Nonetheless, we got on board and soon a loud and long horn was sounded, which I later understood was the signal that the cruise was about to begin – we were then seated on the middle deck. Our decision to stay there was actually informed by the musical equipment we found mounted there. Hmm hmm we could not wait to see and hear the band come alive.

And we got what we bargained for.  After the bandsmen had tuned up their instruments the band struck some tunes just as the Princess finally left the pier at Akosombo.

The feeling was ecstatic and we looked forward to a fun-filled rollicking cruise. I learnt many years ago that “ecstasy is a feeling you feel, when you feel you are going to feel a feeling you have never felt before.” And that captured the mood at that moment – perfect description.

The Kings Anchor Band

The resident band – the Kings Anchor Band from New Akrade in the Eastern Region, led by J. K. Asamoah, played different genres of music, to which many passengers in that mid section of the boat danced enthusiastically, during the two-hour cruise to the famed Dodi Island and only stopped when the boat docked at the Dodi pier.

There was also enough to drink, chew and eat on board, courtesy the Volta Hotel (boat managers) catering staff.

It was the same story, when the cruise boat set off again on a two-hour return journey to the Akosombo port, after about an hour on the island.

The Dodi Island

The Dodi Island became one of the displaced settlements when the Akosombo Dam was constructed in the late 1960s and covers approximately 55 acres of space.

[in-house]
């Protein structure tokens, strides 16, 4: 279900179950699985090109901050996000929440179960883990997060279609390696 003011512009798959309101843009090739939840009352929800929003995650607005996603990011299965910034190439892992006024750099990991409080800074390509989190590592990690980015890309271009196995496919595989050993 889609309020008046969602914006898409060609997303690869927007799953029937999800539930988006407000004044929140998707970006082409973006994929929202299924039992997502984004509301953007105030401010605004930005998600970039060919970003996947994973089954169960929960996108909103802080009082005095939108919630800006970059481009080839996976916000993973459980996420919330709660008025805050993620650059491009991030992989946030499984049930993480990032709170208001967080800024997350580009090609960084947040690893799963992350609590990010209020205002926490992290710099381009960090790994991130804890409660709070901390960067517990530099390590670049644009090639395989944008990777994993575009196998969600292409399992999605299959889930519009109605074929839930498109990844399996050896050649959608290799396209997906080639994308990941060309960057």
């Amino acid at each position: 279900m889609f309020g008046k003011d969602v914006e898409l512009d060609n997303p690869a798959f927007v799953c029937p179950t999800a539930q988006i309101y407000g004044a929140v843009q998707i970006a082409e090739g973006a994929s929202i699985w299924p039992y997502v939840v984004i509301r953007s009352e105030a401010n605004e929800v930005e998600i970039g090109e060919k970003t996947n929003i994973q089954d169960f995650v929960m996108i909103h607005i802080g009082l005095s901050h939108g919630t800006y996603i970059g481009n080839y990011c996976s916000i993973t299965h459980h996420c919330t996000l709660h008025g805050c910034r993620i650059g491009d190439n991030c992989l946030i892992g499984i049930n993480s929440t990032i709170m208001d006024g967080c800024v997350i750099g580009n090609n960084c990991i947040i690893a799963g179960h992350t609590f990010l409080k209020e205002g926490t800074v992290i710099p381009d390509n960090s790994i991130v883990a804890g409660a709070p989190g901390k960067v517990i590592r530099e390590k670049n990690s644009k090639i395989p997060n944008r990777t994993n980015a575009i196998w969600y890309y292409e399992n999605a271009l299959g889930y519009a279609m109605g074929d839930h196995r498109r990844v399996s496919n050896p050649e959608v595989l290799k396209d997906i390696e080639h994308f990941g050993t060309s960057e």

I had already heard that the trip to the island was like an anti-climax of the cruise, because the island had no attractions and was more or less, bare – so I was already psyched up. In fact, after being on water for two hours, we were all itching to get back on land.

But the Volta River Authority (VRA) and the Volta Hotel say they have plans of developing the Dodi Island into a world class tour site, which plans are receiving serious attention and will be rolled out in the next few years.

What we met on arrival, somewhat livened us up, though it could have been better. There were people on the island to welcome us with a traditional cultural dance, agbadza from the Volta Region, whom we later learnt were from a village close by, because they knew we would be coming.

Whereas some productive women were there to sell some smoked fish and some youth decided to beg for alms, the main attraction upon arrival, was an array of music talents who had lined up a walkway to the other side of the vast island.

We first encountered a mix of singing women and men playing drums and some percussion instruments – maracas, and it felt good to be welcomed with such music, although most of us did not understand the words of the music – they sang in Ewe, the local dialect of the people.